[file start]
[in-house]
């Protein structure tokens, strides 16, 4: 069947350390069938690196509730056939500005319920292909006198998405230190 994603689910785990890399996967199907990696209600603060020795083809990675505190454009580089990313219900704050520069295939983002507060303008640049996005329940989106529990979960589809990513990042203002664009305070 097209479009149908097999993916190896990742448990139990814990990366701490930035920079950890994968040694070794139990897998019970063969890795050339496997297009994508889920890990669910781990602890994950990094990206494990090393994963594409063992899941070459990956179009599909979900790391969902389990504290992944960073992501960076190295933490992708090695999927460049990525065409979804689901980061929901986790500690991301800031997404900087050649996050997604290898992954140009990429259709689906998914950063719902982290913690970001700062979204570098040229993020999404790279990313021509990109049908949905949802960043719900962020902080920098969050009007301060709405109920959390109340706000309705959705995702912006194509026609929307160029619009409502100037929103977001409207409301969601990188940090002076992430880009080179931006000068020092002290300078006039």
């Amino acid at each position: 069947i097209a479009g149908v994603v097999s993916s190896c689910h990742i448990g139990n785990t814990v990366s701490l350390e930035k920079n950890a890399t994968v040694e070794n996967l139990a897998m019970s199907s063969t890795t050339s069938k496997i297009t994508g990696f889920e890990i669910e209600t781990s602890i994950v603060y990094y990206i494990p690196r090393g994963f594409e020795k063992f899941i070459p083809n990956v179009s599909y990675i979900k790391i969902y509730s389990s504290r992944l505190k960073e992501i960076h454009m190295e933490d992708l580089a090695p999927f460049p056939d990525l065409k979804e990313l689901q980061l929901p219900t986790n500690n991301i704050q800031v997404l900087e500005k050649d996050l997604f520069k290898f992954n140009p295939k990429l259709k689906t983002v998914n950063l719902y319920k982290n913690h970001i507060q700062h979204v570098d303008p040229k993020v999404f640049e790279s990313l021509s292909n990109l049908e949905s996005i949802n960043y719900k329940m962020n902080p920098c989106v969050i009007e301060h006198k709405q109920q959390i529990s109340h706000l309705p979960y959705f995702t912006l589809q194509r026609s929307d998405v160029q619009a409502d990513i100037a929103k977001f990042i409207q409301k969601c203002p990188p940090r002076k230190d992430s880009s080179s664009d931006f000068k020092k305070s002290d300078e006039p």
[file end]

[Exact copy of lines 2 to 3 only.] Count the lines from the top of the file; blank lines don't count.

């Protein structure tokens, strides 16, 4: 069947350390069938690196509730056939500005319920292909006198998405230190 994603689910785990890399996967199907990696209600603060020795083809990675505190454009580089990313219900704050520069295939983002507060303008640049996005329940989106529990979960589809990513990042203002664009305070 097209479009149908097999993916190896990742448990139990814990990366701490930035920079950890994968040694070794139990897998019970063969890795050339496997297009994508889920890990669910781990602890994950990094990206494990090393994963594409063992899941070459990956179009599909979900790391969902389990504290992944960073992501960076190295933490992708090695999927460049990525065409979804689901980061929901986790500690991301800031997404900087050649996050997604290898992954140009990429259709689906998914950063719902982290913690970001700062979204570098040229993020999404790279990313021509990109049908949905949802960043719900962020902080920098969050009007301060709405109920959390109340706000309705959705995702912006194509026609929307160029619009409502100037929103977001409207409301969601990188940090002076992430880009080179931006000068020092002290300078006039």
């Amino acid at each position: 069947i097209a479009g149908v994603v097999s993916s190896c689910h990742i448990g139990n785990t814990v990366s701490l350390e930035k920079n950890a890399t994968v040694e070794n996967l139990a897998m019970s199907s063969t890795t050339s069938k496997i297009t994508g990696f889920e890990i669910e209600t781990s602890i994950v603060y990094y990206i494990p690196r090393g994963f594409e020795k063992f899941i070459p083809n990956v179009s599909y990675i979900k790391i969902y509730s389990s504290r992944l505190k960073e992501i960076h454009m190295e933490d992708l580089a090695p999927f460049p056939d990525l065409k979804e990313l689901q980061l929901p219900t986790n500690n991301i704050q800031v997404l900087e500005k050649d996050l997604f520069k290898f992954n140009p295939k990429l259709k689906t983002v998914n950063l719902y319920k982290n913690h970001i507060q700062h979204v570098d303008p040229k993020v999404f640049e790279s990313l021509s292909n990109l049908e949905s996005i949802n960043y719900k329940m962020n902080p920098c989106v969050i009007e301060h006198k709405q109920q959390i529990s109340h706000l309705p979960y959705f995702t912006l589809q194509r026609s929307d998405v160029q619009a409502d990513i100037a929103k977001f990042i409207q409301k969601c203002p990188p940090r002076k230190d992430s880009s080179s664009d931006f000068k020092k305070s002290d300078e006039p």